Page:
On the early morning of February 10, just after having celebrated the Lantern Festival that represents reunion and peace, Xu Lin (a pseudonym), rushed as usual to work to the Motorola Building in Wangjing, only to be told that her name was on a list of layoffs. Nearly 1,000 of her colleagues received the same bad news.
"I saw many former colleagues leaving the company with an envelope in their hands, looking pale," a Motorola China employee, who wished to remain anonymous, told reporters. He said that although he had not been fired, seeing colleagues leaving still made him sad.
"The company dismissed nearly 1,000 people this time," he said. "They were all from the research and development team of the mobile phone department and the software platform project team suffered the most during the layoffs." The team was originally divided into three groups, each with 150 staff. Now the three groups have been combined and have less than 100 people left.
On the morning of February 11, a spokesperson from the public relations department of Motorola (China) Electronics Ltd. confirmed the downsizing but did not give an exact figure.
"According to Motorola's financial results for the fourth quarter of last year, the company dismissed 4,000 employees worldwide, including 3,000 employees from the mobile phone unit. But that is a global figure, and we do not have specific figures for China and other regions," the spokesperson noted. "Motorola China has offered compensation to employees in accordance with Chinese laws and regulations." Although Motorola has cut staff in China, its commitment to the development of the country and the importance of the global strategic role of the Chinese market will remain unchanged.
This was already Motorola China's second downsizing in three months. The first came at the end of last year when Motorola China's research and development team cut nearly 600 employees out of the total 2,600. While most of the employees involved in the last downsizing were outsourced technicians, this time almost all the sheared staff were formal Motorola employees.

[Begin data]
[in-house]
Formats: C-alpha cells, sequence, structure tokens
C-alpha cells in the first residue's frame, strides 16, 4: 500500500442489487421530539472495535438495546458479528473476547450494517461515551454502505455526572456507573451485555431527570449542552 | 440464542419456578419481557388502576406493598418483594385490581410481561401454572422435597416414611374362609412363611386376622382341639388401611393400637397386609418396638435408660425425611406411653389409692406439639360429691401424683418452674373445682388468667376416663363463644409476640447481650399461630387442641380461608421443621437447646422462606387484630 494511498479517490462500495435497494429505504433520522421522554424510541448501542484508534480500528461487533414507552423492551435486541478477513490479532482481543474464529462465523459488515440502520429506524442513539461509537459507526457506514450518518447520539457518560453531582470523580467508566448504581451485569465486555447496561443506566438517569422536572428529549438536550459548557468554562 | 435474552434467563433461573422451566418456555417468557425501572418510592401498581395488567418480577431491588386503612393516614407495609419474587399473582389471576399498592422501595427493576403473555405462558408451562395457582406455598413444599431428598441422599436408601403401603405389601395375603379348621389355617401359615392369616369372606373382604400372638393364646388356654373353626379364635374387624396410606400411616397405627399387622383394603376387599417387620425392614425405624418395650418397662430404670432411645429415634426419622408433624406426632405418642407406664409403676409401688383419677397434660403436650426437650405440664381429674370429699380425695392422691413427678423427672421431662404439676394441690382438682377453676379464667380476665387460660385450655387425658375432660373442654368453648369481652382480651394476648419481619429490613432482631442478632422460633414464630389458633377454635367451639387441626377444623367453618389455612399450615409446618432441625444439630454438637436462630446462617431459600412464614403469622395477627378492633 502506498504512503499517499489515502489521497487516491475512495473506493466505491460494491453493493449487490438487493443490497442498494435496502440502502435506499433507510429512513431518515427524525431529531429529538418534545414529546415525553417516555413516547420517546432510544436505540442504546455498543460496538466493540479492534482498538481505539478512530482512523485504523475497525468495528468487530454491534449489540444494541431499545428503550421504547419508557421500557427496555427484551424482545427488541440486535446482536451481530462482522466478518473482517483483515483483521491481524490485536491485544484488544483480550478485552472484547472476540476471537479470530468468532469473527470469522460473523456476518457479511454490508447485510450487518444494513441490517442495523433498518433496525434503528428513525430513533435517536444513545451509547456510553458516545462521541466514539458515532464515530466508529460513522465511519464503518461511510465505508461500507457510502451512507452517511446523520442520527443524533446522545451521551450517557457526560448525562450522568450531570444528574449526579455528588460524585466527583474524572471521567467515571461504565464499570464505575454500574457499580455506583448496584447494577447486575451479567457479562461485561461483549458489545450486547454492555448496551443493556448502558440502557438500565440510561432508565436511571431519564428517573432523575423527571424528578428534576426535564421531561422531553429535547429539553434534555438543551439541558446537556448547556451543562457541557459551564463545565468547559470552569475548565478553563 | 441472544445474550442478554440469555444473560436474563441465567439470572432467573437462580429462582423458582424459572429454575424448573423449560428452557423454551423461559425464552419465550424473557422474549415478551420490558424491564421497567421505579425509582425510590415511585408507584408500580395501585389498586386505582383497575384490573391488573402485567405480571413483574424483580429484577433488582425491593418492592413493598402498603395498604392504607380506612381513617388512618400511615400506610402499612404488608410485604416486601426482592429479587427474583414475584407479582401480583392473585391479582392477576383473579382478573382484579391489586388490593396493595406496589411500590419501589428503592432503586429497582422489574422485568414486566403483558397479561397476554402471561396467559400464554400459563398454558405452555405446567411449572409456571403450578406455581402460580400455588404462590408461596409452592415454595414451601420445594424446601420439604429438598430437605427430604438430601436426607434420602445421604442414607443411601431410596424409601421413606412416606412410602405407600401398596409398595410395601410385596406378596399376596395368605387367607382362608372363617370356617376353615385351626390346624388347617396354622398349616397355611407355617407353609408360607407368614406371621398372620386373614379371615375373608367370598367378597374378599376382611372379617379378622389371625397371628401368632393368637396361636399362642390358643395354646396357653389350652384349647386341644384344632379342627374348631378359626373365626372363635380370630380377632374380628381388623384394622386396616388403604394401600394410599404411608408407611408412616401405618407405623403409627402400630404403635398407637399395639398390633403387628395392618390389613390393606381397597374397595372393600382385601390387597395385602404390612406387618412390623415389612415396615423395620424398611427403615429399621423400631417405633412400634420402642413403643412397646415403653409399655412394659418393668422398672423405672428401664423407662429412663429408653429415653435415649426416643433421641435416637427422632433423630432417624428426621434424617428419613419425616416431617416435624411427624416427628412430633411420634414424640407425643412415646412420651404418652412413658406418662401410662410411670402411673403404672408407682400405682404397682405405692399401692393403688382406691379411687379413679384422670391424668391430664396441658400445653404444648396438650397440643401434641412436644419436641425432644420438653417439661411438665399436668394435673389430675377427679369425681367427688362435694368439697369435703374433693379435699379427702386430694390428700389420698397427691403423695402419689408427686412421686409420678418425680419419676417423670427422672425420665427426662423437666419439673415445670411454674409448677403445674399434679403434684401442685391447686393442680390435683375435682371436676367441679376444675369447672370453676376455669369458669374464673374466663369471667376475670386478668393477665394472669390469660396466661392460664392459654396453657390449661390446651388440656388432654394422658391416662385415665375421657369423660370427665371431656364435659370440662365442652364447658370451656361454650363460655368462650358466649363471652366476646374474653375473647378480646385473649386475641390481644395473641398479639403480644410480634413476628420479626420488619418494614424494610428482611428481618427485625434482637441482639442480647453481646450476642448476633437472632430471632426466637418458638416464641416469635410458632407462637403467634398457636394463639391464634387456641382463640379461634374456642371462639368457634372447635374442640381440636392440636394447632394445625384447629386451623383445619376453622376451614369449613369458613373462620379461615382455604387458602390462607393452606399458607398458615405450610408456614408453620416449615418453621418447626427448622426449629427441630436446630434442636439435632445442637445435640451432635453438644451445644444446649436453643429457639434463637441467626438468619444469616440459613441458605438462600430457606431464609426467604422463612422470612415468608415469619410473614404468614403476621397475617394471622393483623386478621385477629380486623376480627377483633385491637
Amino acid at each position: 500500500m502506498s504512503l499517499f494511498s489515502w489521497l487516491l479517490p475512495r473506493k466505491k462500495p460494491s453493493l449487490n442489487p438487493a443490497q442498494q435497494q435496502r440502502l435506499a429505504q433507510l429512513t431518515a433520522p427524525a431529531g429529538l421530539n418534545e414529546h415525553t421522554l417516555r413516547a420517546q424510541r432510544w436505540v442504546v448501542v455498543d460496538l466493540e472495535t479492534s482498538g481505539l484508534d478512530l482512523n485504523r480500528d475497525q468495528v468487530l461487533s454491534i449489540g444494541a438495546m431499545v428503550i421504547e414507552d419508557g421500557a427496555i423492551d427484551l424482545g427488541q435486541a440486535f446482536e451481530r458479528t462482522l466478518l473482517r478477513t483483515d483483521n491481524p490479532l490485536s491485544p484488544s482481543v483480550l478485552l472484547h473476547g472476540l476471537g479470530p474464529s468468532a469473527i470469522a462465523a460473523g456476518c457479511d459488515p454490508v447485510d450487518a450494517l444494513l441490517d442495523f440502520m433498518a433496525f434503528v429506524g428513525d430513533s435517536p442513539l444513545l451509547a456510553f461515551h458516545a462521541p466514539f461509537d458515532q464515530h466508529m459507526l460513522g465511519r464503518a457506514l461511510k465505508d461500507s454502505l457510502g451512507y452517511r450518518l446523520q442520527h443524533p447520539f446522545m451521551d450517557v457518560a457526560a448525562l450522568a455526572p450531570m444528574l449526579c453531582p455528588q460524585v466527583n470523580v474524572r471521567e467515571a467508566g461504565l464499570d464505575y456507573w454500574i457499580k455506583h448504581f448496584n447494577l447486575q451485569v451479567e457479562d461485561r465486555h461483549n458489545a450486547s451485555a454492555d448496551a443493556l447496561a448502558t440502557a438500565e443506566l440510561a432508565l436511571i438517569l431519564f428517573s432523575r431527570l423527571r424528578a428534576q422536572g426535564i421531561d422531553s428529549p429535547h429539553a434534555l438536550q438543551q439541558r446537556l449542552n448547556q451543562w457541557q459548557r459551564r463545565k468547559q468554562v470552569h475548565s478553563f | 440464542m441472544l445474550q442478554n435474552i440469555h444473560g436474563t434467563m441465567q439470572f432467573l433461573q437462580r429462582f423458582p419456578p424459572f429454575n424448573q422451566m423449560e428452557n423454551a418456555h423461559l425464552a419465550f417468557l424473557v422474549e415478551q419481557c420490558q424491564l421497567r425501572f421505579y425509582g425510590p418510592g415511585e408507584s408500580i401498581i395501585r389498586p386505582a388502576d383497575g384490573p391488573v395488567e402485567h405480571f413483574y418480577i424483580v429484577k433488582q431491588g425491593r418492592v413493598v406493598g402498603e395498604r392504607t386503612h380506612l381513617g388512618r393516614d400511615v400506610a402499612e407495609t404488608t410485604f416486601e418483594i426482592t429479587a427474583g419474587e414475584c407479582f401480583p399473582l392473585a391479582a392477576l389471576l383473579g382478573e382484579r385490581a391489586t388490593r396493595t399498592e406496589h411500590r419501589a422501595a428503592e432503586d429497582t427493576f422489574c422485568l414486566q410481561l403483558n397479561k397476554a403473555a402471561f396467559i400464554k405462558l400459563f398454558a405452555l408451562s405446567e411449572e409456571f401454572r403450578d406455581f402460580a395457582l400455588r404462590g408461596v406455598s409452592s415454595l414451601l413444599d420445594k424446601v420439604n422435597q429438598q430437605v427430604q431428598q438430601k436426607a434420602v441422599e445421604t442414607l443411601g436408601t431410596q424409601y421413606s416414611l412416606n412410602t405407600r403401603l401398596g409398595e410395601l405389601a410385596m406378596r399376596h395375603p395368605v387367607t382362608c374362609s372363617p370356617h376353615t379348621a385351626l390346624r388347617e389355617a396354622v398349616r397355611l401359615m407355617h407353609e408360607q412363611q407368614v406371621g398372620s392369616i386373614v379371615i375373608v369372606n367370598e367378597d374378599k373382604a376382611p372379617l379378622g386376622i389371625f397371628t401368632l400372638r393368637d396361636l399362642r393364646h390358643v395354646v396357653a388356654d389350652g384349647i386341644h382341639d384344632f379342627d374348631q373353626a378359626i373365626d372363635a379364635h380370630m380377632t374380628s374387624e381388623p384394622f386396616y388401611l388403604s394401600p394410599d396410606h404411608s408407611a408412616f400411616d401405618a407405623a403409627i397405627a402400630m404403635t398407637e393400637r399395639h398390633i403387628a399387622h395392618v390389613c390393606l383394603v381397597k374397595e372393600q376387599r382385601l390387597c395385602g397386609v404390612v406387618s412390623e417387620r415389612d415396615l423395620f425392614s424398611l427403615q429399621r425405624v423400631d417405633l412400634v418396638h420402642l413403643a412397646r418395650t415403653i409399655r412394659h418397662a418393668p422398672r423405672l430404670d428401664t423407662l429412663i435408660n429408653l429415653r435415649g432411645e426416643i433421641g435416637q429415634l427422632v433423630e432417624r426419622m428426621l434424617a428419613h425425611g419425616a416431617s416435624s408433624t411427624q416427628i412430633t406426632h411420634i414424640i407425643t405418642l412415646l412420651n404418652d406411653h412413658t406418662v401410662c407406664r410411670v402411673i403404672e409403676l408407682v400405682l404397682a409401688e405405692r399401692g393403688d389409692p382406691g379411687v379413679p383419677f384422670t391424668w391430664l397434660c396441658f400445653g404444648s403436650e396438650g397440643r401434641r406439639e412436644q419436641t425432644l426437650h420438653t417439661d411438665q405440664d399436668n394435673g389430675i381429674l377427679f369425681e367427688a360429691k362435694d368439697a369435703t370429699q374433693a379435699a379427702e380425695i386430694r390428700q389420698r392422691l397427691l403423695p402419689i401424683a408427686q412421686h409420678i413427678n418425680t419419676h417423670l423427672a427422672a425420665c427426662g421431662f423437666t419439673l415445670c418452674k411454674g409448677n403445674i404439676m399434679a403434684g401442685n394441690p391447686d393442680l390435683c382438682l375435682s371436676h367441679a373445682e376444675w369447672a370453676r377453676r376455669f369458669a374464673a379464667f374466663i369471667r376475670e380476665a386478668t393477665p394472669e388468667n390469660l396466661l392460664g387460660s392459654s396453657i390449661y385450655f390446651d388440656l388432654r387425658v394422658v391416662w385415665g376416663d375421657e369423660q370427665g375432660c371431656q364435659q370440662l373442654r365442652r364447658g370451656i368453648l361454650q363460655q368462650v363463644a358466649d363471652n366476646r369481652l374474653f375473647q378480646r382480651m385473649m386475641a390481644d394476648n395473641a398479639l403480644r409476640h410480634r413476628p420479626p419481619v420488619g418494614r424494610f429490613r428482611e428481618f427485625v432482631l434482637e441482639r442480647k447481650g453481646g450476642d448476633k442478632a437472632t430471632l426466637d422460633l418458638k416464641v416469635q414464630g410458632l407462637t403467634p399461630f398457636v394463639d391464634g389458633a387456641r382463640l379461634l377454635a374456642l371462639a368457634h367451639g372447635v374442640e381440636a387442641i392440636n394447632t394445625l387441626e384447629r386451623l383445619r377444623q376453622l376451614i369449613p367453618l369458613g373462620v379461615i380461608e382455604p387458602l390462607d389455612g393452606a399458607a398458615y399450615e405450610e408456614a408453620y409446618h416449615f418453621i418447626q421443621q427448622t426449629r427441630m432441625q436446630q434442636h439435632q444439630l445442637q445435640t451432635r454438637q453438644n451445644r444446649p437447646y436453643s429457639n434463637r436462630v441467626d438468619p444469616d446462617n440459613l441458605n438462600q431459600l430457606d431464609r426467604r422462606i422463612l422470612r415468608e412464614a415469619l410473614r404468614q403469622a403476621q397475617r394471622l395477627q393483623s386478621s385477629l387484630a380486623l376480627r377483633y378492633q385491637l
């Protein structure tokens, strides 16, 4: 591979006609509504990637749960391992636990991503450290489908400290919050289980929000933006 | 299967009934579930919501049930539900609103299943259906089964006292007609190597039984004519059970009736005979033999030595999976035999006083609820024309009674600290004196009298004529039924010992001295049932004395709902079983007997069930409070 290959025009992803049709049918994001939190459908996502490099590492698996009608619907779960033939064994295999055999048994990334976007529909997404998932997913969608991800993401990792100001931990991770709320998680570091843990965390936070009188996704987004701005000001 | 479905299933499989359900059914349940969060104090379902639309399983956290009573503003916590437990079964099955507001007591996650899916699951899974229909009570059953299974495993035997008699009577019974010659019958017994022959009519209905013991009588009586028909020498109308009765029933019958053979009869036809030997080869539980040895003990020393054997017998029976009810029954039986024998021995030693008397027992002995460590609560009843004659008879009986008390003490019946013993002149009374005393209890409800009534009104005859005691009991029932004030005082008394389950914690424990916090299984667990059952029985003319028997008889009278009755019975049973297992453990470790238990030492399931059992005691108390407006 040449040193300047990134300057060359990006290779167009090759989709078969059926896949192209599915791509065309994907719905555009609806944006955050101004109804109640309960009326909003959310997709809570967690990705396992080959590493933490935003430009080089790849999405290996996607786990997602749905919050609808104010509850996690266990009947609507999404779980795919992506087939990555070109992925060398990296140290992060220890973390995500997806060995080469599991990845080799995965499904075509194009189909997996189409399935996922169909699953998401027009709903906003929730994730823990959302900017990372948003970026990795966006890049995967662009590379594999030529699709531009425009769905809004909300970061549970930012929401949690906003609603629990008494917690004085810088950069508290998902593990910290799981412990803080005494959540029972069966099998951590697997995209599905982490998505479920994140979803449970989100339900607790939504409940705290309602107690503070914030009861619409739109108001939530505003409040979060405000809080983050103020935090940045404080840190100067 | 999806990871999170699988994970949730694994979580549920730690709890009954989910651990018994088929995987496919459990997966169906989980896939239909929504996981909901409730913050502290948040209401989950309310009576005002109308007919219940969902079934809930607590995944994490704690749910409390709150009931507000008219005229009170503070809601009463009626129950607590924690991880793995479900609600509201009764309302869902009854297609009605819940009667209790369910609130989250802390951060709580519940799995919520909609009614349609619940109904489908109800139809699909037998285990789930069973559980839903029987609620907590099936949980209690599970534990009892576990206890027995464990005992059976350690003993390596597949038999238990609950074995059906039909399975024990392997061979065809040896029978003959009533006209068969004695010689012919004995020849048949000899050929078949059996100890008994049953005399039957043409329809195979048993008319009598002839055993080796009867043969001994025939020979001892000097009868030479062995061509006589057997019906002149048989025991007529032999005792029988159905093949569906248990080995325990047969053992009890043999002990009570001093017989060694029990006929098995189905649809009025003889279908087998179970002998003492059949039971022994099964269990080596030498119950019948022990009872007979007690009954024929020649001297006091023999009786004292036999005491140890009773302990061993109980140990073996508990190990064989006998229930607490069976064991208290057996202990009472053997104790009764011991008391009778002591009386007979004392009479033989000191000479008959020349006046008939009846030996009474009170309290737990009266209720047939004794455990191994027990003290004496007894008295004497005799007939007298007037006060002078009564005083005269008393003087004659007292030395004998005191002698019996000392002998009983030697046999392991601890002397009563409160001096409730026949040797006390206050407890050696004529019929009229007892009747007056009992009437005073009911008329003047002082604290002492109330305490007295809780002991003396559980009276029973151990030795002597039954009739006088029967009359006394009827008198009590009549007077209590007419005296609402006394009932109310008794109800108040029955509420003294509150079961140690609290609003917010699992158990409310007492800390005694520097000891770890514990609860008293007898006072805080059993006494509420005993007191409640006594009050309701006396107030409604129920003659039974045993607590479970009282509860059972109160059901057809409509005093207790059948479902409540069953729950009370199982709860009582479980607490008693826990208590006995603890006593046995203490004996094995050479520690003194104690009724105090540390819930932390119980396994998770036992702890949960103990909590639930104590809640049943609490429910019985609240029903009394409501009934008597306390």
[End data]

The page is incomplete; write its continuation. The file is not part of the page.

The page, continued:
Most Motorola employees were not surprised by the job cut, since previously, on January 15, the company announced that it would cut 4,000 employees worldwide and that about three quarters of them would come from the mobile devices unit. Motorola China decided not to cut jobs until after the Spring Festival holiday, which was drawing near when the announcement was made.
Multinational corporations generally adopt the compensation standard of "(N+1)×monthly wages" for fired employees in China, with N referring to the number of years that a dismissed employee has worked at the company. For example, an employee who has worked 10 years for the company would be eligible for compensation equivalent to as much as 11 month's worth of wages.
However, Motorola has not officially confirmed yet whether it will use this standard. A PR official of Motorola emphasized once again that "Motorola will deal with these matters in accordance with the relevant laws and regulations of China."
Motorola was once a giant in the mobile phone industry. However, the company posted $3.6 billion loss in its updated Q4 2008 financial results. Motorola shipped about 19 million handsets in the fourth quarter, less than half the amount of the same period 2007.
Whether this former mobile phone giant can regain its position by its downsizing still remains a doubt.
According to the Wall Street Journal's analysis, there are usually two ways for a mobile phone manufacturer to maintain profitability: one is product diversification; the other is to focus on a single key product, as Apple Inc. and its iPhone. Motorola does not have an iPhone-like product, and as it has also decided to reduce its product line and to cut staff substantially, it is likely to be in store for more troubles.
By People's Daily Online